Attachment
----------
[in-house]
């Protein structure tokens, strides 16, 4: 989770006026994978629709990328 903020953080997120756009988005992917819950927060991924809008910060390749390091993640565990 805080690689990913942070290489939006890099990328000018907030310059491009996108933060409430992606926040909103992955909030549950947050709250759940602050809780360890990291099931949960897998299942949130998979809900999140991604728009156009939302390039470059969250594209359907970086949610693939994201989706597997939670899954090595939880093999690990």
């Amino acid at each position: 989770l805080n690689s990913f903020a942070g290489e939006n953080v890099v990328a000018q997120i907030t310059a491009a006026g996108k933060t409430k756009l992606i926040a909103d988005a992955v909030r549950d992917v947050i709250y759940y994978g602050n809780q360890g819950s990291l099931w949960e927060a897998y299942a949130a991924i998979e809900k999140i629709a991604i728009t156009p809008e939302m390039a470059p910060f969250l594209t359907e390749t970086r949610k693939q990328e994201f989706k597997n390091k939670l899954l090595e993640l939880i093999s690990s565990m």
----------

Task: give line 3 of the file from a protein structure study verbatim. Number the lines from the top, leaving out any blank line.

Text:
């Amino acid at each position: 989770l805080n690689s990913f903020a942070g290489e939006n953080v890099v990328a000018q997120i907030t310059a491009a006026g996108k933060t409430k756009l992606i926040a909103d988005a992955v909030r549950d992917v947050i709250y759940y994978g602050n809780q360890g819950s990291l099931w949960e927060a897998y299942a949130a991924i998979e809900k999140i629709a991604i728009t156009p809008e939302m390039a470059p910060f969250l594209t359907e390749t970086r949610k693939q990328e994201f989706k597997n390091k939670l899954l090595e993640l939880i093999s690990s565990m």